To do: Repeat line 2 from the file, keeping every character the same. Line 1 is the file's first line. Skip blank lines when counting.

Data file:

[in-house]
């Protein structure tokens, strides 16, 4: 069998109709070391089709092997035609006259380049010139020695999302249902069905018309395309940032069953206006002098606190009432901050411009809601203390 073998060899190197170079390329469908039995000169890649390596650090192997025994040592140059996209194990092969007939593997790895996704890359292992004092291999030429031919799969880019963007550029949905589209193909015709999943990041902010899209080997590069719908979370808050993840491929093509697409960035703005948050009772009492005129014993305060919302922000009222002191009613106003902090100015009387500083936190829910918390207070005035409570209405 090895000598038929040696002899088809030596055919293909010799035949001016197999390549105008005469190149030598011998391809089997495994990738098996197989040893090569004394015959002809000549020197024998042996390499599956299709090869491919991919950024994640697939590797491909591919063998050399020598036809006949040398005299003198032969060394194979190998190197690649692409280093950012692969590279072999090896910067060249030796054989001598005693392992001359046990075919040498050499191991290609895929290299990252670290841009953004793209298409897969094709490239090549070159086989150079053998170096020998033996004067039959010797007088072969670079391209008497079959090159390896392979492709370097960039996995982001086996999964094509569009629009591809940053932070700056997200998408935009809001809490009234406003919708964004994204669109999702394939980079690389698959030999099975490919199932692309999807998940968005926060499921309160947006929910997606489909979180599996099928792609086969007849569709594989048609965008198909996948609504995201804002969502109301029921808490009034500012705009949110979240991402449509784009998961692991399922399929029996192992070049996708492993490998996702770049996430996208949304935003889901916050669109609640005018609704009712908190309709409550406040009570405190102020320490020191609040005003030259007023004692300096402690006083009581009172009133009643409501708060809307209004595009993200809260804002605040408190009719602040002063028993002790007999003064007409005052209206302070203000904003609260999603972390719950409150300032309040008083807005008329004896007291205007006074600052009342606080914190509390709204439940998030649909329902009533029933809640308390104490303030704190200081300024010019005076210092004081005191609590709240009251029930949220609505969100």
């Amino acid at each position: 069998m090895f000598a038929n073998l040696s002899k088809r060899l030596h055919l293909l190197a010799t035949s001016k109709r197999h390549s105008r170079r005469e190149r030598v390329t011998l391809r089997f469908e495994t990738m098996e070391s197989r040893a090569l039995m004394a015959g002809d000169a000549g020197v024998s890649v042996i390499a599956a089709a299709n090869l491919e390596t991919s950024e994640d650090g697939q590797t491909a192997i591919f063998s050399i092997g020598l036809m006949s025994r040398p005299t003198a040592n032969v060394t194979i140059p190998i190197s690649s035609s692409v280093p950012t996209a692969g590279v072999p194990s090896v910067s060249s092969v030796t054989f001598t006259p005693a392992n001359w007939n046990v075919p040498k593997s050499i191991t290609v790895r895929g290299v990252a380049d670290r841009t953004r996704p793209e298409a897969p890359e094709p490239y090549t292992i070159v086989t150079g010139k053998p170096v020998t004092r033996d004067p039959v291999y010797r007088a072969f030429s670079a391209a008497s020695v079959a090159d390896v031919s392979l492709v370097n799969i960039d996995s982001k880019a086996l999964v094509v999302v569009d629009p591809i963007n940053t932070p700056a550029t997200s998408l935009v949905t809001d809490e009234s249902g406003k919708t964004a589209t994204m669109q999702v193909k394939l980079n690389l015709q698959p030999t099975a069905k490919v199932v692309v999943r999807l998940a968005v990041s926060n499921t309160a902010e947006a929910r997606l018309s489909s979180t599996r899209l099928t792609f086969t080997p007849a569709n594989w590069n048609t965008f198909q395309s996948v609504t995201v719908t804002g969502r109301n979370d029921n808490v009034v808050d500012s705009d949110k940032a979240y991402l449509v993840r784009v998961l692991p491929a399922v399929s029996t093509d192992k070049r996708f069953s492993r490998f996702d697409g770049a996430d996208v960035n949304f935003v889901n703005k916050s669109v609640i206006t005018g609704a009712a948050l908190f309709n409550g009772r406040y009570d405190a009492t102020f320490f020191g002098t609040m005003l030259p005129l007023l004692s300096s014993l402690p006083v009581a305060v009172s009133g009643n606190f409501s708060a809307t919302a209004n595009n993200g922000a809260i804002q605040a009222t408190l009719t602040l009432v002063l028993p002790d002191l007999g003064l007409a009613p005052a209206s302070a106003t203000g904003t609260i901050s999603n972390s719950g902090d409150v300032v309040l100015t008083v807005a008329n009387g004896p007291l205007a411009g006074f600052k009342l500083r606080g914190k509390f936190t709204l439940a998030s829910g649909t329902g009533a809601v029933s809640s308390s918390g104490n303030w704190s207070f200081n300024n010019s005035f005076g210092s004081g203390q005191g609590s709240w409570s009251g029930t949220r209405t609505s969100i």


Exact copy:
């Protein structure tokens, strides 16, 4: 069998109709070391089709092997035609006259380049010139020695999302249902069905018309395309940032069953206006002098606190009432901050411009809601203390 073998060899190197170079390329469908039995000169890649390596650090192997025994040592140059996209194990092969007939593997790895996704890359292992004092291999030429031919799969880019963007550029949905589209193909015709999943990041902010899209080997590069719908979370808050993840491929093509697409960035703005948050009772009492005129014993305060919302922000009222002191009613106003902090100015009387500083936190829910918390207070005035409570209405 090895000598038929040696002899088809030596055919293909010799035949001016197999390549105008005469190149030598011998391809089997495994990738098996197989040893090569004394015959002809000549020197024998042996390499599956299709090869491919991919950024994640697939590797491909591919063998050399020598036809006949040398005299003198032969060394194979190998190197690649692409280093950012692969590279072999090896910067060249030796054989001598005693392992001359046990075919040498050499191991290609895929290299990252670290841009953004793209298409897969094709490239090549070159086989150079053998170096020998033996004067039959010797007088072969670079391209008497079959090159390896392979492709370097960039996995982001086996999964094509569009629009591809940053932070700056997200998408935009809001809490009234406003919708964004994204669109999702394939980079690389698959030999099975490919199932692309999807998940968005926060499921309160947006929910997606489909979180599996099928792609086969007849569709594989048609965008198909996948609504995201804002969502109301029921808490009034500012705009949110979240991402449509784009998961692991399922399929029996192992070049996708492993490998996702770049996430996208949304935003889901916050669109609640005018609704009712908190309709409550406040009570405190102020320490020191609040005003030259007023004692300096402690006083009581009172009133009643409501708060809307209004595009993200809260804002605040408190009719602040002063028993002790007999003064007409005052209206302070203000904003609260999603972390719950409150300032309040008083807005008329004896007291205007006074600052009342606080914190509390709204439940998030649909329902009533029933809640308390104490303030704190200081300024010019005076210092004081005191609590709240009251029930949220609505969100």